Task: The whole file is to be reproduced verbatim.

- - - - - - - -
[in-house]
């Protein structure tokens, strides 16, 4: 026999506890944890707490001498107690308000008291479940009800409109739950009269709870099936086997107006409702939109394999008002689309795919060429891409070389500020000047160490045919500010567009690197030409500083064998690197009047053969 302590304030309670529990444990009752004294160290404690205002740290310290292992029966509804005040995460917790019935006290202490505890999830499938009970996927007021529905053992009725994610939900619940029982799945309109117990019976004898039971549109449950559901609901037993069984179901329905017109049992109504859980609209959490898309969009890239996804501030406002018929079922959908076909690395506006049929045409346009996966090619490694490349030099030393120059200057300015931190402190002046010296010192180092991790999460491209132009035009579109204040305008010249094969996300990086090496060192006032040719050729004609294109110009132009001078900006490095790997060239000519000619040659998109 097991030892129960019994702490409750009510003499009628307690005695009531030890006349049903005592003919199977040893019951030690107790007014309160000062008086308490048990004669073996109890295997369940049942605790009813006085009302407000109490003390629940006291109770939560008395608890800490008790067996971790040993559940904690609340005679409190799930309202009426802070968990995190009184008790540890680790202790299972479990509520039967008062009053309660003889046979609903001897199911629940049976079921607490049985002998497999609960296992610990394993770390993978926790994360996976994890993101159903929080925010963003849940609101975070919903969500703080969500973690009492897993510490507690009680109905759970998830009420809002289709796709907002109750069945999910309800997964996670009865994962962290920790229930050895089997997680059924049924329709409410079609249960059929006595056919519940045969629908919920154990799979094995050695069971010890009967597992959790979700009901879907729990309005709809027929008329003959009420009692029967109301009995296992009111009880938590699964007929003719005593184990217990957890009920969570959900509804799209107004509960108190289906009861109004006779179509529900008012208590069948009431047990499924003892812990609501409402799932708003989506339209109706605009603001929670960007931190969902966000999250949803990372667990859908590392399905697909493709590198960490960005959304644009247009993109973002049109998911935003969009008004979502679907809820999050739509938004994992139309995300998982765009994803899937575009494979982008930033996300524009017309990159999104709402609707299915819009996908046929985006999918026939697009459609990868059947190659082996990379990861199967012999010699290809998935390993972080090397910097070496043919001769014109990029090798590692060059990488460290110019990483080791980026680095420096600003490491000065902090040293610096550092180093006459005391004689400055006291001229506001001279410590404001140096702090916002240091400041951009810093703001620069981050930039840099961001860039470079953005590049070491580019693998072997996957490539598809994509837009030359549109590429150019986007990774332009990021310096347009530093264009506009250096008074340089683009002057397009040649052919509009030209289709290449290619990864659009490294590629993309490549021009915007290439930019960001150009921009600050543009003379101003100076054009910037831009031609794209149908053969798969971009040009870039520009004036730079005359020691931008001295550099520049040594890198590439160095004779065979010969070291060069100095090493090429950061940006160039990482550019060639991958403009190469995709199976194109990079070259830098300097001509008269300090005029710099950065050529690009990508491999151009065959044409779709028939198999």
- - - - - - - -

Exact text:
[in-house]
């Protein structure tokens, strides 16, 4: 026999506890944890707490001498107690308000008291479940009800409109739950009269709870099936086997107006409702939109394999008002689309795919060429891409070389500020000047160490045919500010567009690197030409500083064998690197009047053969 302590304030309670529990444990009752004294160290404690205002740290310290292992029966509804005040995460917790019935006290202490505890999830499938009970996927007021529905053992009725994610939900619940029982799945309109117990019976004898039971549109449950559901609901037993069984179901329905017109049992109504859980609209959490898309969009890239996804501030406002018929079922959908076909690395506006049929045409346009996966090619490694490349030099030393120059200057300015931190402190002046010296010192180092991790999460491209132009035009579109204040305008010249094969996300990086090496060192006032040719050729004609294109110009132009001078900006490095790997060239000519000619040659998109 097991030892129960019994702490409750009510003499009628307690005695009531030890006349049903005592003919199977040893019951030690107790007014309160000062008086308490048990004669073996109890295997369940049942605790009813006085009302407000109490003390629940006291109770939560008395608890800490008790067996971790040993559940904690609340005679409190799930309202009426802070968990995190009184008790540890680790202790299972479990509520039967008062009053309660003889046979609903001897199911629940049976079921607490049985002998497999609960296992610990394993770390993978926790994360996976994890993101159903929080925010963003849940609101975070919903969500703080969500973690009492897993510490507690009680109905759970998830009420809002289709796709907002109750069945999910309800997964996670009865994962962290920790229930050895089997997680059924049924329709409410079609249960059929006595056919519940045969629908919920154990799979094995050695069971010890009967597992959790979700009901879907729990309005709809027929008329003959009420009692029967109301009995296992009111009880938590699964007929003719005593184990217990957890009920969570959900509804799209107004509960108190289906009861109004006779179509529900008012208590069948009431047990499924003892812990609501409402799932708003989506339209109706605009603001929670960007931190969902966000999250949803990372667990859908590392399905697909493709590198960490960005959304644009247009993109973002049109998911935003969009008004979502679907809820999050739509938004994992139309995300998982765009994803899937575009494979982008930033996300524009017309990159999104709402609707299915819009996908046929985006999918026939697009459609990868059947190659082996990379990861199967012999010699290809998935390993972080090397910097070496043919001769014109990029090798590692060059990488460290110019990483080791980026680095420096600003490491000065902090040293610096550092180093006459005391004689400055006291001229506001001279410590404001140096702090916002240091400041951009810093703001620069981050930039840099961001860039470079953005590049070491580019693998072997996957490539598809994509837009030359549109590429150019986007990774332009990021310096347009530093264009506009250096008074340089683009002057397009040649052919509009030209289709290449290619990864659009490294590629993309490549021009915007290439930019960001150009921009600050543009003379101003100076054009910037831009031609794209149908053969798969971009040009870039520009004036730079005359020691931008001295550099520049040594890198590439160095004779065979010969070291060069100095090493090429950061940006160039990482550019060639991958403009190469995709199976194109990079070259830098300097001509008269300090005029710099950065050529690009990508491999151009065959044409779709028939198999």